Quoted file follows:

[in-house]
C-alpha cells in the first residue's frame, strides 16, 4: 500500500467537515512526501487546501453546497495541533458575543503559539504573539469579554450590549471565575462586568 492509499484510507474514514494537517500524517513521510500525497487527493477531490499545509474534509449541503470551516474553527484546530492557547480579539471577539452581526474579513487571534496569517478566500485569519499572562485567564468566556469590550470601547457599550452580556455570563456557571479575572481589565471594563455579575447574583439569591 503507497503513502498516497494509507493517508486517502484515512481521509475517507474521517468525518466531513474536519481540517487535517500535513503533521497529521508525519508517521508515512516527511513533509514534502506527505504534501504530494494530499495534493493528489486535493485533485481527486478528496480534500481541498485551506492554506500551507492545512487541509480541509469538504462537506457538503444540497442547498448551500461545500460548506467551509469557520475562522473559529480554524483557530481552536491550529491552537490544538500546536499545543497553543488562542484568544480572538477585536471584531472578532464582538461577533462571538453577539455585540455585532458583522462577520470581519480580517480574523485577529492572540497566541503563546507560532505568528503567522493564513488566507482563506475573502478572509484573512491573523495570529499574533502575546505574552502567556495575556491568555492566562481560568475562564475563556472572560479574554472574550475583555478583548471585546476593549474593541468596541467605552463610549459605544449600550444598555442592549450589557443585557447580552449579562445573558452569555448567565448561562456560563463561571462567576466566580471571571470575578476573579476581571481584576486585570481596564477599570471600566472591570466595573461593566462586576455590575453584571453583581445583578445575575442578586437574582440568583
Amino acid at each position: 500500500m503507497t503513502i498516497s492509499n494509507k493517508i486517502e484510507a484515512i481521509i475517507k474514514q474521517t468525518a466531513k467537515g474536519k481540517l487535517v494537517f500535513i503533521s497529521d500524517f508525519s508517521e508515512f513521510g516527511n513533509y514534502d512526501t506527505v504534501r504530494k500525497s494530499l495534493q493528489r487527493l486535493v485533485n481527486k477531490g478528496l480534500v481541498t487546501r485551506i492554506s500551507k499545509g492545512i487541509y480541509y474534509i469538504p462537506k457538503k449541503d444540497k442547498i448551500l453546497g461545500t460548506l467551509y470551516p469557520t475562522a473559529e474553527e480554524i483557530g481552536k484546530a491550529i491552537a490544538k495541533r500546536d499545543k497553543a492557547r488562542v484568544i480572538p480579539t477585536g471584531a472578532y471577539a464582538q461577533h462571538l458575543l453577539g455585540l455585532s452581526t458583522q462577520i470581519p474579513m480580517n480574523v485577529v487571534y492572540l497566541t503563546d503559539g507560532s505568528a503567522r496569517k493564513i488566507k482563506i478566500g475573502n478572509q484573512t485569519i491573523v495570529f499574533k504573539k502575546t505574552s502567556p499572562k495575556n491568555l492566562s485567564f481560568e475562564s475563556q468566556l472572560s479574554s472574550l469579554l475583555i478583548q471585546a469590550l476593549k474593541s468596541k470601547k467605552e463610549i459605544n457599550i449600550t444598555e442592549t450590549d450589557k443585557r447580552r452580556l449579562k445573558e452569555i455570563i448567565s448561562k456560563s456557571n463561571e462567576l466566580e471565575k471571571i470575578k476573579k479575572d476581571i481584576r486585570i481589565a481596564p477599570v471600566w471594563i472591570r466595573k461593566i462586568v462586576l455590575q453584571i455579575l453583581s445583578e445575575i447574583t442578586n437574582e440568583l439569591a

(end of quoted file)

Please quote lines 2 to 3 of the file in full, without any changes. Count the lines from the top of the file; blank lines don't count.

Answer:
C-alpha cells in the first residue's frame, strides 16, 4: 500500500467537515512526501487546501453546497495541533458575543503559539504573539469579554450590549471565575462586568 492509499484510507474514514494537517500524517513521510500525497487527493477531490499545509474534509449541503470551516474553527484546530492557547480579539471577539452581526474579513487571534496569517478566500485569519499572562485567564468566556469590550470601547457599550452580556455570563456557571479575572481589565471594563455579575447574583439569591 503507497503513502498516497494509507493517508486517502484515512481521509475517507474521517468525518466531513474536519481540517487535517500535513503533521497529521508525519508517521508515512516527511513533509514534502506527505504534501504530494494530499495534493493528489486535493485533485481527486478528496480534500481541498485551506492554506500551507492545512487541509480541509469538504462537506457538503444540497442547498448551500461545500460548506467551509469557520475562522473559529480554524483557530481552536491550529491552537490544538500546536499545543497553543488562542484568544480572538477585536471584531472578532464582538461577533462571538453577539455585540455585532458583522462577520470581519480580517480574523485577529492572540497566541503563546507560532505568528503567522493564513488566507482563506475573502478572509484573512491573523495570529499574533502575546505574552502567556495575556491568555492566562481560568475562564475563556472572560479574554472574550475583555478583548471585546476593549474593541468596541467605552463610549459605544449600550444598555442592549450589557443585557447580552449579562445573558452569555448567565448561562456560563463561571462567576466566580471571571470575578476573579476581571481584576486585570481596564477599570471600566472591570466595573461593566462586576455590575453584571453583581445583578445575575442578586437574582440568583
Amino acid at each position: 500500500m503507497t503513502i498516497s492509499n494509507k493517508i486517502e484510507a484515512i481521509i475517507k474514514q474521517t468525518a466531513k467537515g474536519k481540517l487535517v494537517f500535513i503533521s497529521d500524517f508525519s508517521e508515512f513521510g516527511n513533509y514534502d512526501t506527505v504534501r504530494k500525497s494530499l495534493q493528489r487527493l486535493v485533485n481527486k477531490g478528496l480534500v481541498t487546501r485551506i492554506s500551507k499545509g492545512i487541509y480541509y474534509i469538504p462537506k457538503k449541503d444540497k442547498i448551500l453546497g461545500t460548506l467551509y470551516p469557520t475562522a473559529e474553527e480554524i483557530g481552536k484546530a491550529i491552537a490544538k495541533r500546536d499545543k497553543a492557547r488562542v484568544i480572538p480579539t477585536g471584531a472578532y471577539a464582538q461577533h462571538l458575543l453577539g455585540l455585532s452581526t458583522q462577520i470581519p474579513m480580517n480574523v485577529v487571534y492572540l497566541t503563546d503559539g507560532s505568528a503567522r496569517k493564513i488566507k482563506i478566500g475573502n478572509q484573512t485569519i491573523v495570529f499574533k504573539k502575546t505574552s502567556p499572562k495575556n491568555l492566562s485567564f481560568e475562564s475563556q468566556l472572560s479574554s472574550l469579554l475583555i478583548q471585546a469590550l476593549k474593541s468596541k470601547k467605552e463610549i459605544n457599550i449600550t444598555e442592549t450590549d450589557k443585557r447580552r452580556l449579562k445573558e452569555i455570563i448567565s448561562k456560563s456557571n463561571e462567576l466566580e471565575k471571571i470575578k476573579k479575572d476581571i481584576r486585570i481589565a481596564p477599570v471600566w471594563i472591570r466595573k461593566i462586568v462586576l455590575q453584571i455579575l453583581s445583578e445575575i447574583t442578586n437574582e440568583l439569591a